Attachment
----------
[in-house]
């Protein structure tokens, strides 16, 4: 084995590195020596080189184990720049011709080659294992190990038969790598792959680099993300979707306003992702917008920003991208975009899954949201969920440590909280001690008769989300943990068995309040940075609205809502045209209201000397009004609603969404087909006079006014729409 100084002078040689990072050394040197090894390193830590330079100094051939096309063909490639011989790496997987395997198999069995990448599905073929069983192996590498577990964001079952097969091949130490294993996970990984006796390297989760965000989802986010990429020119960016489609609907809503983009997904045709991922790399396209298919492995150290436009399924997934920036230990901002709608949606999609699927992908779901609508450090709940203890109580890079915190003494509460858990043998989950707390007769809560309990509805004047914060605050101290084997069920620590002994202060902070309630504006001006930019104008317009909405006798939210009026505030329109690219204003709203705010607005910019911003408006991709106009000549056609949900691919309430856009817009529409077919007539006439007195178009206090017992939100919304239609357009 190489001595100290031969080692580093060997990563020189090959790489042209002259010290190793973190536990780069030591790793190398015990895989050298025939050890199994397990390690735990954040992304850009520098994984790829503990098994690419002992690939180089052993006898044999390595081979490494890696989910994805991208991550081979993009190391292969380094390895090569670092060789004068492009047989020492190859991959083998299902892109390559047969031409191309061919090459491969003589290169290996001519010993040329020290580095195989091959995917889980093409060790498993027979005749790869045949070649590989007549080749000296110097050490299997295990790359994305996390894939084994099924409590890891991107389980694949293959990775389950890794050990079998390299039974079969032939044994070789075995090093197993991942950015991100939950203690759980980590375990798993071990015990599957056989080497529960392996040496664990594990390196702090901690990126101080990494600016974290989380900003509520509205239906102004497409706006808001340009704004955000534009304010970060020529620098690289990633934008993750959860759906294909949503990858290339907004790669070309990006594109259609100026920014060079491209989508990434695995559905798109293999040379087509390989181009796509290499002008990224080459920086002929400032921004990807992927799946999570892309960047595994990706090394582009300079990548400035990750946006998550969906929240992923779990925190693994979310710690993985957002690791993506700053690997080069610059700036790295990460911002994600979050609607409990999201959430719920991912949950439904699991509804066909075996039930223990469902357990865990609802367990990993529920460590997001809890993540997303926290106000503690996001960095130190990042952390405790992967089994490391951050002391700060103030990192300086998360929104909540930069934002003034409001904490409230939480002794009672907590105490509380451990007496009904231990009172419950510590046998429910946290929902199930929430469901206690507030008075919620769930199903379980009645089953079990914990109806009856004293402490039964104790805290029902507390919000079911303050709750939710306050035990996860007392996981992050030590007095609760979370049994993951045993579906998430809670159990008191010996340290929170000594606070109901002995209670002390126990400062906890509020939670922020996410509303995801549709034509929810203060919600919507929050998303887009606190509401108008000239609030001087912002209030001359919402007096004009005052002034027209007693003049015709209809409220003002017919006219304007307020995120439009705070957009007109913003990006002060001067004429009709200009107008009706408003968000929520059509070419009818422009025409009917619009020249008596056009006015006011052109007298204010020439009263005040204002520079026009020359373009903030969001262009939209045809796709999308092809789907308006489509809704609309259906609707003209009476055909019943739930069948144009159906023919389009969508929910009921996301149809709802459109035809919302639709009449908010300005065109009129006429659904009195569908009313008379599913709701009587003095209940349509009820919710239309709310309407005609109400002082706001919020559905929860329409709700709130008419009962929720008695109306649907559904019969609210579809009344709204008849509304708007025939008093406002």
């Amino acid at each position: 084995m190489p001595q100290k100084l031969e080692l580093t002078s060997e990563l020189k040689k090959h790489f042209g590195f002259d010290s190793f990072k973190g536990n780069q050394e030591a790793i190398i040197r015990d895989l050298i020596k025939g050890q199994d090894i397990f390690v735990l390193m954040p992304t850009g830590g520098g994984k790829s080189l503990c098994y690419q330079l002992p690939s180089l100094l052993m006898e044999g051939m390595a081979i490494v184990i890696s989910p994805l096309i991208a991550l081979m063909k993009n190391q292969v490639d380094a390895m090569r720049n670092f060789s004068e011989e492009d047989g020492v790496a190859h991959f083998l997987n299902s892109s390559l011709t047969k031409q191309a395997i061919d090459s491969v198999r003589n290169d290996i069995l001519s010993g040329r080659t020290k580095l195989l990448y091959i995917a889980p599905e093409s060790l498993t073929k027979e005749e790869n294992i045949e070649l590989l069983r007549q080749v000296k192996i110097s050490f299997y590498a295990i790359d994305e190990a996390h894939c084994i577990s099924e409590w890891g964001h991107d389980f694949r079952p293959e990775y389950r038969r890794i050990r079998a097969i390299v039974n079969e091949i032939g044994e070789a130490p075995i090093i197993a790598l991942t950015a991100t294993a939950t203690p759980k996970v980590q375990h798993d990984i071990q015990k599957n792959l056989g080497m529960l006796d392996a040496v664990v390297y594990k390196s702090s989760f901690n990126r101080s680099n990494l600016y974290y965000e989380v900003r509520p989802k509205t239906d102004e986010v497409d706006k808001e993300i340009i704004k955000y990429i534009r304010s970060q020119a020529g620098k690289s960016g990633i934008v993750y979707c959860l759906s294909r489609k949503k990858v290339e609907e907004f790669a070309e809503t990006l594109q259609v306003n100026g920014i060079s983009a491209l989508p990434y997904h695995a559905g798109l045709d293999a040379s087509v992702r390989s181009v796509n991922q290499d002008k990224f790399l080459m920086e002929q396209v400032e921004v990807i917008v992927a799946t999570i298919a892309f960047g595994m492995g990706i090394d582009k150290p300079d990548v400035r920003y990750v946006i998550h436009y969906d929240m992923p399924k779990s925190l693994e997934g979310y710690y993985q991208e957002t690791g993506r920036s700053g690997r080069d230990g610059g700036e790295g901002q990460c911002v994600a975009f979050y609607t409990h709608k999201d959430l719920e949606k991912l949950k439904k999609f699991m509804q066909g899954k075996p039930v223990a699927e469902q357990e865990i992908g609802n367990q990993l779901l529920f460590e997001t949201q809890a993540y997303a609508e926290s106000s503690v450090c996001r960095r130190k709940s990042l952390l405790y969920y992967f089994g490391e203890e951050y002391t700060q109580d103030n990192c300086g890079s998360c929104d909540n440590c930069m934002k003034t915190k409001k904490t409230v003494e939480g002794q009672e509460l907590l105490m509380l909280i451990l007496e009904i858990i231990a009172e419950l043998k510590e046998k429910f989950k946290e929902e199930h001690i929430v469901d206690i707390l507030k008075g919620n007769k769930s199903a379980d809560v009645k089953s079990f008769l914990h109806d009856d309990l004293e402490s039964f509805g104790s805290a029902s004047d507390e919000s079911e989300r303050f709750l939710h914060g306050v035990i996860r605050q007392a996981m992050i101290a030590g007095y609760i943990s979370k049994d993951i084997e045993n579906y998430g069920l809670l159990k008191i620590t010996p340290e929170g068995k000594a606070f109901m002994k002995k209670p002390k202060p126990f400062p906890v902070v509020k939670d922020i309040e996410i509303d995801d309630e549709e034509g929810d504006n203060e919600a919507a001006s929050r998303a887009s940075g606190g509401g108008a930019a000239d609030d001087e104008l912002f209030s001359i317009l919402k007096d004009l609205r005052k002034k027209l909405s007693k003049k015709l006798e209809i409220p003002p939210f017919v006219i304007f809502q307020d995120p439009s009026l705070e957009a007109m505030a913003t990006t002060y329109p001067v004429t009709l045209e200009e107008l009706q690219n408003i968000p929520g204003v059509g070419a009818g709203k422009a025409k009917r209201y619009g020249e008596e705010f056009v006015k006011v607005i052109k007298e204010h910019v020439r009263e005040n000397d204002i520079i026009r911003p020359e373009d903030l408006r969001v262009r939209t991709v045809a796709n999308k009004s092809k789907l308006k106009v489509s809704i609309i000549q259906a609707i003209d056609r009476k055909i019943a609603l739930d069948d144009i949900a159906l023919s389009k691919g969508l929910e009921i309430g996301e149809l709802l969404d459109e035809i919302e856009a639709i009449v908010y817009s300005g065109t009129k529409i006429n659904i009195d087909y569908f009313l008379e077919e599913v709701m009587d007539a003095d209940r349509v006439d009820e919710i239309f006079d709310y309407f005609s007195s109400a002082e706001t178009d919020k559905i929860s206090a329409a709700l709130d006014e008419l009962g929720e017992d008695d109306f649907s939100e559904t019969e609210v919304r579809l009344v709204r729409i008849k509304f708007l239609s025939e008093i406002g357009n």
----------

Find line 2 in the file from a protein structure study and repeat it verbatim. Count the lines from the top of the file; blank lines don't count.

């Protein structure tokens, strides 16, 4: 084995590195020596080189184990720049011709080659294992190990038969790598792959680099993300979707306003992702917008920003991208975009899954949201969920440590909280001690008769989300943990068995309040940075609205809502045209209201000397009004609603969404087909006079006014729409 100084002078040689990072050394040197090894390193830590330079100094051939096309063909490639011989790496997987395997198999069995990448599905073929069983192996590498577990964001079952097969091949130490294993996970990984006796390297989760965000989802986010990429020119960016489609609907809503983009997904045709991922790399396209298919492995150290436009399924997934920036230990901002709608949606999609699927992908779901609508450090709940203890109580890079915190003494509460858990043998989950707390007769809560309990509805004047914060605050101290084997069920620590002994202060902070309630504006001006930019104008317009909405006798939210009026505030329109690219204003709203705010607005910019911003408006991709106009000549056609949900691919309430856009817009529409077919007539006439007195178009206090017992939100919304239609357009 190489001595100290031969080692580093060997990563020189090959790489042209002259010290190793973190536990780069030591790793190398015990895989050298025939050890199994397990390690735990954040992304850009520098994984790829503990098994690419002992690939180089052993006898044999390595081979490494890696989910994805991208991550081979993009190391292969380094390895090569670092060789004068492009047989020492190859991959083998299902892109390559047969031409191309061919090459491969003589290169290996001519010993040329020290580095195989091959995917889980093409060790498993027979005749790869045949070649590989007549080749000296110097050490299997295990790359994305996390894939084994099924409590890891991107389980694949293959990775389950890794050990079998390299039974079969032939044994070789075995090093197993991942950015991100939950203690759980980590375990798993071990015990599957056989080497529960392996040496664990594990390196702090901690990126101080990494600016974290989380900003509520509205239906102004497409706006808001340009704004955000534009304010970060020529620098690289990633934008993750959860759906294909949503990858290339907004790669070309990006594109259609100026920014060079491209989508990434695995559905798109293999040379087509390989181009796509290499002008990224080459920086002929400032921004990807992927799946999570892309960047595994990706090394582009300079990548400035990750946006998550969906929240992923779990925190693994979310710690993985957002690791993506700053690997080069610059700036790295990460911002994600979050609607409990999201959430719920991912949950439904699991509804066909075996039930223990469902357990865990609802367990990993529920460590997001809890993540997303926290106000503690996001960095130190990042952390405790992967089994490391951050002391700060103030990192300086998360929104909540930069934002003034409001904490409230939480002794009672907590105490509380451990007496009904231990009172419950510590046998429910946290929902199930929430469901206690507030008075919620769930199903379980009645089953079990914990109806009856004293402490039964104790805290029902507390919000079911303050709750939710306050035990996860007392996981992050030590007095609760979370049994993951045993579906998430809670159990008191010996340290929170000594606070109901002995209670002390126990400062906890509020939670922020996410509303995801549709034509929810203060919600919507929050998303887009606190509401108008000239609030001087912002209030001359919402007096004009005052002034027209007693003049015709209809409220003002017919006219304007307020995120439009705070957009007109913003990006002060001067004429009709200009107008009706408003968000929520059509070419009818422009025409009917619009020249008596056009006015006011052109007298204010020439009263005040204002520079026009020359373009903030969001262009939209045809796709999308092809789907308006489509809704609309259906609707003209009476055909019943739930069948144009159906023919389009969508929910009921996301149809709802459109035809919302639709009449908010300005065109009129006429659904009195569908009313008379599913709701009587003095209940349509009820919710239309709310309407005609109400002082706001919020559905929860329409709700709130008419009962929720008695109306649907559904019969609210579809009344709204008849509304708007025939008093406002």